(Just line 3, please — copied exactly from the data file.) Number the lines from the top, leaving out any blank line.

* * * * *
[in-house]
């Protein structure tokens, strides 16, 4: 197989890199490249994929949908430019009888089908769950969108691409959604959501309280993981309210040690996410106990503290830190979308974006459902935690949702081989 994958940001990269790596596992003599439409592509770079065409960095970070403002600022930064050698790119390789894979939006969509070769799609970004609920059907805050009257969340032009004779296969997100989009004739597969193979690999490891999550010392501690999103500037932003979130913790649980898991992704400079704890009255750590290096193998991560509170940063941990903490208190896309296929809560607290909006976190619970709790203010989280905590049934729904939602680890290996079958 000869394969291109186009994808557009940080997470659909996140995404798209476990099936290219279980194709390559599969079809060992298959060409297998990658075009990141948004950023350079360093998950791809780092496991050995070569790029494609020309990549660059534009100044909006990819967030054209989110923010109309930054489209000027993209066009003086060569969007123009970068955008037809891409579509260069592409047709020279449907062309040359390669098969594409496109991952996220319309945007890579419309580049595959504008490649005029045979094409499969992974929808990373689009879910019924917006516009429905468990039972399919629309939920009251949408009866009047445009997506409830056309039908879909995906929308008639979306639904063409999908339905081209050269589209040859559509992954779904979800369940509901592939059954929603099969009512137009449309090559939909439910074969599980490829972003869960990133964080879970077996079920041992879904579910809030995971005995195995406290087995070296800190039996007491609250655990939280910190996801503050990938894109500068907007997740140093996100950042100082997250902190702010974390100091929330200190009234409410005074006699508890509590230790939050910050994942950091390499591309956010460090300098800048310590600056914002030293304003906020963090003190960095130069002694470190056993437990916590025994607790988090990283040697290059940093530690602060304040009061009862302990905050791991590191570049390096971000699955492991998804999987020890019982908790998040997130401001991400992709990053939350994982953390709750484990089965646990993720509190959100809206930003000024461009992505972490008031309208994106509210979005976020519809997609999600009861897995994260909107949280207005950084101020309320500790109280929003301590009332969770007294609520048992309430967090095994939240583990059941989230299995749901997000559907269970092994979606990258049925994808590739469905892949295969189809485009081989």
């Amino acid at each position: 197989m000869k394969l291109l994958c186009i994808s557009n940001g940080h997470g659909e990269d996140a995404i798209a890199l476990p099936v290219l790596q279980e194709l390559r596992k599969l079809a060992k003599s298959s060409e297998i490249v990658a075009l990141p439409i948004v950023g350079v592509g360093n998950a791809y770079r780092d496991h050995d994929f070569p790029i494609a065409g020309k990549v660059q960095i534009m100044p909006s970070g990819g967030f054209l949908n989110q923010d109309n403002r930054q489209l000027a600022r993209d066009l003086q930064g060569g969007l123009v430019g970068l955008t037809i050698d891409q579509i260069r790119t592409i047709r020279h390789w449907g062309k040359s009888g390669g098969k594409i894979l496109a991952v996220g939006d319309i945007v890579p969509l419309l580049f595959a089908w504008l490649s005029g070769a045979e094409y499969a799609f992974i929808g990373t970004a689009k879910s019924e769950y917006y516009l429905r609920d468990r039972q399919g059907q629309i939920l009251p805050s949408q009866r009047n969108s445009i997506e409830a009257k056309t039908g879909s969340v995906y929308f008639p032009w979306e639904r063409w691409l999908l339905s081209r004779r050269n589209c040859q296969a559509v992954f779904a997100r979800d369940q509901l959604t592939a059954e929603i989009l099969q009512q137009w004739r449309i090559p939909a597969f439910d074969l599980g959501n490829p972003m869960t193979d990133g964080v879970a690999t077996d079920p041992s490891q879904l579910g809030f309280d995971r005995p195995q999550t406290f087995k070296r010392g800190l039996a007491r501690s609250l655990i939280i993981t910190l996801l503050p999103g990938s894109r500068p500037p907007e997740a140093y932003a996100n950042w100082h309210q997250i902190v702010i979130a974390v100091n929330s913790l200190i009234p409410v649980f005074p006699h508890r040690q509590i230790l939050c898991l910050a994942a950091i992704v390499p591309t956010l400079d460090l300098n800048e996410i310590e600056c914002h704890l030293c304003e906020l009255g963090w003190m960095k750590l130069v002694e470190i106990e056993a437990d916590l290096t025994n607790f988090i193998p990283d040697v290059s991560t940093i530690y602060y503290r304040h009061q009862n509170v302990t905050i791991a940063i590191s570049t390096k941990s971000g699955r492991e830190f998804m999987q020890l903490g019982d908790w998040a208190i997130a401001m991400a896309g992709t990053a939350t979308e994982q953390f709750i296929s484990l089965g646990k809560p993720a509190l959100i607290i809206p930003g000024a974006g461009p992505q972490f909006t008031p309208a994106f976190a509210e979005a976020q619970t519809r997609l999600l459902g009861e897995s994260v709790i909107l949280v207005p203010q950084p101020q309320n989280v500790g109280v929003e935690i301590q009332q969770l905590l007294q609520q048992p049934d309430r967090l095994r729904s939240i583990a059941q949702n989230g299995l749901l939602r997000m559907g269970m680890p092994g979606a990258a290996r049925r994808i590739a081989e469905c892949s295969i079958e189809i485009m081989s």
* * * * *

């Amino acid at each position: 197989m000869k394969l291109l994958c186009i994808s557009n940001g940080h997470g659909e990269d996140a995404i798209a890199l476990p099936v290219l790596q279980e194709l390559r596992k599969l079809a060992k003599s298959s060409e297998i490249v990658a075009l990141p439409i948004v950023g350079v592509g360093n998950a791809y770079r780092d496991h050995d994929f070569p790029i494609a065409g020309k990549v660059q960095i534009m100044p909006s970070g990819g967030f054209l949908n989110q923010d109309n403002r930054q489209l000027a600022r993209d066009l003086q930064g060569g969007l123009v430019g970068l955008t037809i050698d891409q579509i260069r790119t592409i047709r020279h390789w449907g062309k040359s009888g390669g098969k594409i894979l496109a991952v996220g939006d319309i945007v890579p969509l419309l580049f595959a089908w504008l490649s005029g070769a045979e094409y499969a799609f992974i929808g990373t970004a689009k879910s019924e769950y917006y516009l429905r609920d468990r039972q399919g059907q629309i939920l009251p805050s949408q009866r009047n969108s445009i997506e409830a009257k056309t039908g879909s969340v995906y929308f008639p032009w979306e639904r063409w691409l999908l339905s081209r004779r050269n589209c040859q296969a559509v992954f779904a997100r979800d369940q509901l959604t592939a059954e929603i989009l099969q009512q137009w004739r449309i090559p939909a597969f439910d074969l599980g959501n490829p972003m869960t193979d990133g964080v879970a690999t077996d079920p041992s490891q879904l579910g809030f309280d995971r005995p195995q999550t406290f087995k070296r010392g800190l039996a007491r501690s609250l655990i939280i993981t910190l996801l503050p999103g990938s894109r500068p500037p907007e997740a140093y932003a996100n950042w100082h309210q997250i902190v702010i979130a974390v100091n929330s913790l200190i009234p409410v649980f005074p006699h508890r040690q509590i230790l939050c898991l910050a994942a950091i992704v390499p591309t956010l400079d460090l300098n800048e996410i310590e600056c914002h704890l030293c304003e906020l009255g963090w003190m960095k750590l130069v002694e470190i106990e056993a437990d916590l290096t025994n607790f988090i193998p990283d040697v290059s991560t940093i530690y602060y503290r304040h009061q009862n509170v302990t905050i791991a940063i590191s570049t390096k941990s971000g699955r492991e830190f998804m999987q020890l903490g019982d908790w998040a208190i997130a401001m991400a896309g992709t990053a939350t979308e994982q953390f709750i296929s484990l089965g646990k809560p993720a509190l959100i607290i809206p930003g000024a974006g461009p992505q972490f909006t008031p309208a994106f976190a509210e979005a976020q619970t519809r997609l999600l459902g009861e897995s994260v709790i909107l949280v207005p203010q950084p101020q309320n989280v500790g109280v929003e935690i301590q009332q969770l905590l007294q609520q048992p049934d309430r967090l095994r729904s939240i583990a059941q949702n989230g299995l749901l939602r997000m559907g269970m680890p092994g979606a990258a290996r049925r994808i590739a081989e469905c892949s295969i079958e189809i485009m081989s």